The description of the ticket category should not be empty for two reasons. Firstly, an empty ticket category description is no use to a person trying to book a ticket - it doesn’t convey any information. Secondly, as the description forms the natural identity, we need to make sure the property is always populated.

Let’s add the Bean Validation constraint @NotEmpty:

src/main/java/org/jboss/jdf/example/ticketmonster/model/TicketCategory.java
@Entity
public class TicketCategory {

    /* Declaration of fields */

    ...

    /**
     * <p>
     * The description of the of ticket category.
     * </p>
     *
     * <p>
     * The description forms the natural id of the ticket category, and so must be unique.
     * </p>
     *
     * <p>
     * The description must not be null and must be one or more characters, the Bean Validation constraint <code>@NotEmpty</code>
     * enforces this.
     * </p>
     *
     */
    @Column(unique = true)
    @NotEmpty
    private String description;

    ...
}

And that is our first entity! Here is the complete entity:

src/main/java/org/jboss/jdf/example/ticketmonster/model/TicketCategory.java
/**
 * <p>
 * A lookup table containing the various ticket categories. E.g. Adult, Child, Pensioner, etc.
 * </p>
 */
@Entity
public class TicketCategory {

    /* Declaration of fields */

    /**
     * The synthetic id of the object.
     */
    @Id
    @GeneratedValue(strategy = GenerationType.IDENTITY)
    private Long id;

    /**
     * <p>
     * The description of the of ticket category.
     * </p>
     *
     * <p>
     * The description forms the natural id of the ticket category, and so must be unique.
     * </p>
     *
     * <p>
     * The description must not be null and must be one or more characters, the Bean Validation constraint <code>@NotEmpty</code>
     * enforces this.
     * </p>
     *
     */
    @Column(unique = true)
    @NotEmpty
    private String description;

    /* Boilerplate getters and setters */

    public Long getId() {
        return id;
    }

    public void setId(Long id) {
        this.id = id;
    }

    public String getDescription() {
        return description;
    }

    public void setDescription(String description) {
        this.description = description;
    }

    /* toString(), equals() and hashCode() for TicketCategory, using the natural identity of the object */

    @Override
    public boolean equals(Object o) {
        if (this == o)
            return true;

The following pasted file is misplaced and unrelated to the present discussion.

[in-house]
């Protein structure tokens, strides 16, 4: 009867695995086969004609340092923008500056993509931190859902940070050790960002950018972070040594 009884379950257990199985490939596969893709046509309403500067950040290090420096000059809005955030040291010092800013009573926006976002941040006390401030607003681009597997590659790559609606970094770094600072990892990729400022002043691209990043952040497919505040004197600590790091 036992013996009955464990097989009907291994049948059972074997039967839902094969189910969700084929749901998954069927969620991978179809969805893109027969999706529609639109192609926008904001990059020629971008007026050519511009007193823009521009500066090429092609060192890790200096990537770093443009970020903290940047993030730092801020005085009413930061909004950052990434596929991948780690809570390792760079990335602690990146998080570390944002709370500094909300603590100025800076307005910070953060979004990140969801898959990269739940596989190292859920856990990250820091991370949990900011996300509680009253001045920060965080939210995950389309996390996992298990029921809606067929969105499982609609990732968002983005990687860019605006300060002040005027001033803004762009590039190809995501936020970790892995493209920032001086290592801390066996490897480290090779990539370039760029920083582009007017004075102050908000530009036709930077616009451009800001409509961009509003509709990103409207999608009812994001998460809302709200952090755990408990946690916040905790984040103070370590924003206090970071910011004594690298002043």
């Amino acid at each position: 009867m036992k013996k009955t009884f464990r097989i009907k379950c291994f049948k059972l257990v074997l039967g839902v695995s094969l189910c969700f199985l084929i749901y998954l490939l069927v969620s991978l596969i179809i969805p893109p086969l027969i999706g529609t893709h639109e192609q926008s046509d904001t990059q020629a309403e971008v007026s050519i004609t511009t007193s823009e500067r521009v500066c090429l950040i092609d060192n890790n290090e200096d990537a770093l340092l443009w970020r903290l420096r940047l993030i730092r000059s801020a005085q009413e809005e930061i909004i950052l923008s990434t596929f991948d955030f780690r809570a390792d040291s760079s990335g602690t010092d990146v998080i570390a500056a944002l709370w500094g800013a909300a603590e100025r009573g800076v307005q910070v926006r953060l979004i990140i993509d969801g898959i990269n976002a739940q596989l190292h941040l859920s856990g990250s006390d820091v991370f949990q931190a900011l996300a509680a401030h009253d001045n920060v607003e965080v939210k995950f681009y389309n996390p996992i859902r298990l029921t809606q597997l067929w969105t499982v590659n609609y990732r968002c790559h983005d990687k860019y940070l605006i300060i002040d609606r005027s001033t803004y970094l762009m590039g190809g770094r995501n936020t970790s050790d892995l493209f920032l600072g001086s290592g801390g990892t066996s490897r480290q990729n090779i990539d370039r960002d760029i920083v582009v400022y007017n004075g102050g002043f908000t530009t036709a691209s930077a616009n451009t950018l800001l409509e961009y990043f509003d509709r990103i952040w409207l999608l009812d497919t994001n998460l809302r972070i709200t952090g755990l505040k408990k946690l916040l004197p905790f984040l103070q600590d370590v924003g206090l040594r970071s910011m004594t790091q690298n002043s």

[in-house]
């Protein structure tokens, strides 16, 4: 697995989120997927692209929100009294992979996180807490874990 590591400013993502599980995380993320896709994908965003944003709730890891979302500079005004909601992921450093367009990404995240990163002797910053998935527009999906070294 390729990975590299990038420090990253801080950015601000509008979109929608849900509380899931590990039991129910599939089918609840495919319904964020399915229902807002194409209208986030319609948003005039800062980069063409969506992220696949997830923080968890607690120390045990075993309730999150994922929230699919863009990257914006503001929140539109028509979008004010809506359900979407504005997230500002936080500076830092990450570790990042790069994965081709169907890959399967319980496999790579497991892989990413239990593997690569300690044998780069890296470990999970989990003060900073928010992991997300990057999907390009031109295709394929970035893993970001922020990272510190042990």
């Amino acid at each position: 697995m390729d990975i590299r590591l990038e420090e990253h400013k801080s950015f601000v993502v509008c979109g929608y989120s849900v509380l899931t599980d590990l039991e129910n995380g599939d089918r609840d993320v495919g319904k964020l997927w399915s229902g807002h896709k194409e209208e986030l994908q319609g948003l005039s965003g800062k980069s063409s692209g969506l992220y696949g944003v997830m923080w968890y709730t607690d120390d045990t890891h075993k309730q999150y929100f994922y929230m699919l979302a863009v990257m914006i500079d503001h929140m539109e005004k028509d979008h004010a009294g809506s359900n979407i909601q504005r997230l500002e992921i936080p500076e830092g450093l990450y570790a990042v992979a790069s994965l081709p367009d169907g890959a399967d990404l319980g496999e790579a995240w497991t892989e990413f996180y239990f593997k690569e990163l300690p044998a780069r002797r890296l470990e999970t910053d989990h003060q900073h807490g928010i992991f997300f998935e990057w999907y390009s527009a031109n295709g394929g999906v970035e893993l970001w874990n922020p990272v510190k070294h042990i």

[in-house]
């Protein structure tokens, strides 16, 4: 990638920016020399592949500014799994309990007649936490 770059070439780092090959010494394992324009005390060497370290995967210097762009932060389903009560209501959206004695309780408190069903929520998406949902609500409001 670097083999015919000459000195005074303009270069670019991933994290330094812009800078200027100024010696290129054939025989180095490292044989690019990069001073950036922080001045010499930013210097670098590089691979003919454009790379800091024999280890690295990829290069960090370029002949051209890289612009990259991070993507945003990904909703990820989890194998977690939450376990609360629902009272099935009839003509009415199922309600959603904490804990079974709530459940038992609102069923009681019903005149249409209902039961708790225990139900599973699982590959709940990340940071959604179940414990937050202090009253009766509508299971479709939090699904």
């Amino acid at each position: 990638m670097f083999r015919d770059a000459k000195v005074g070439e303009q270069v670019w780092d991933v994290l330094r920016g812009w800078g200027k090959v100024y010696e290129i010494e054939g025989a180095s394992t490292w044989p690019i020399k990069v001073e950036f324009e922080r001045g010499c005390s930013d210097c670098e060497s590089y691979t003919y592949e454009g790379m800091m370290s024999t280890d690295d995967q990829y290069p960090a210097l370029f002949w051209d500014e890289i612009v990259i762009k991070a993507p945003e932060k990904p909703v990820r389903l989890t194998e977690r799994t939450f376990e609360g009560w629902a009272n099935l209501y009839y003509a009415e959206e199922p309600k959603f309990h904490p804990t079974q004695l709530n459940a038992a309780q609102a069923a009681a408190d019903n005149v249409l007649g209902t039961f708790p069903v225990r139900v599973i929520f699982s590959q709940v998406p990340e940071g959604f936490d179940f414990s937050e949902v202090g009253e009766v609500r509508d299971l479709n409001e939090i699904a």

if (o == null || getClass() != o.getClass())
            return false;

        TicketCategory that = (TicketCategory) o;

        if (description != null ? !description.equals(that.description) : that.description != null)
            return false;

        return true;
    }

    @Override
    public int hashCode() {
        return description != null ? description.hashCode() : 0;
    }

    @Override
    public String toString() {
        return description;
    }
}

TicketMonster contains another lookup tables, EventCategory. It’s pretty much identical to TicketCategory, so we leave it as an exercise to the reader to investigate, and understand. If you are building the application whilst following this tutorial, copy the source over from the TicketMonster example.

Database design & relationships

First, let’s understand the the entity design.

An Event may occur at any number of venues, on various days and at various times. The intersection between an event and a venue is a Show, and each show can have a Performance which is associated with a date and time.

Venues are a separate grouping of entities, which, as mentioned, intersect with events via shows. Each venue consists of groupings of seats, each known as a Section.

Every section, in every show is associated with a ticket category via the TicketPrice entity.

Users must be able to book tickets for performances. A Booking is associated with a performance, and contains a collection of tickets.

Finally, both events and venues can have "media items", such as images or videos attached.

database design
Figure 3. Entity-Relationship Diagram

Media items

Storing large binary objects, such as images or videos in the database isn’t advisable (as it can lead to performance issues), and playback of videos can also be tricky, as it depends on browser capabilities. For TicketMonster, we decided to make use of existing services to host images and videos, such as YouTube or Flickr. All we store in the database is the URL the application should use to access the media item, and the type of the media item (note that the URL forms a media items natural identifier). We need to know the type of the media item in order to render the media correctly in the view layer.

In order for a view layer to correctly render the media item (e.g. display an image, embed a media player), it’s likely that special code has had to have been added. For this reason we represent the types of media that TicketMonster understands as a closed set, unmodifiable at runtime. An enum is perfect for this!

Luckily, JPA has native support for enums, all we need to do is add the @Enumerated annotation:

src/main/java/org/jboss/jdf/example/ticketmonster/model/MediaItem.java

    ...

    /**
     * <p>
     * The type of the media, required to render the media item correctly.
     * </p>
     *
     * <p>
     * The media type is a <em>closed set</em> - as each different type of media requires support coded into the view layers, it
     * cannot be expanded upon without rebuilding the application. It is therefore represented by an enumeration. We instruct
     * JPA to store the enum value using it's String representation, so that we can later reorder the enum members, without
     * changing the data. Of course, this does mean we can't change the names of media items once the app is put into
     * production.
     * </p>
     */
    @Enumerated(STRING)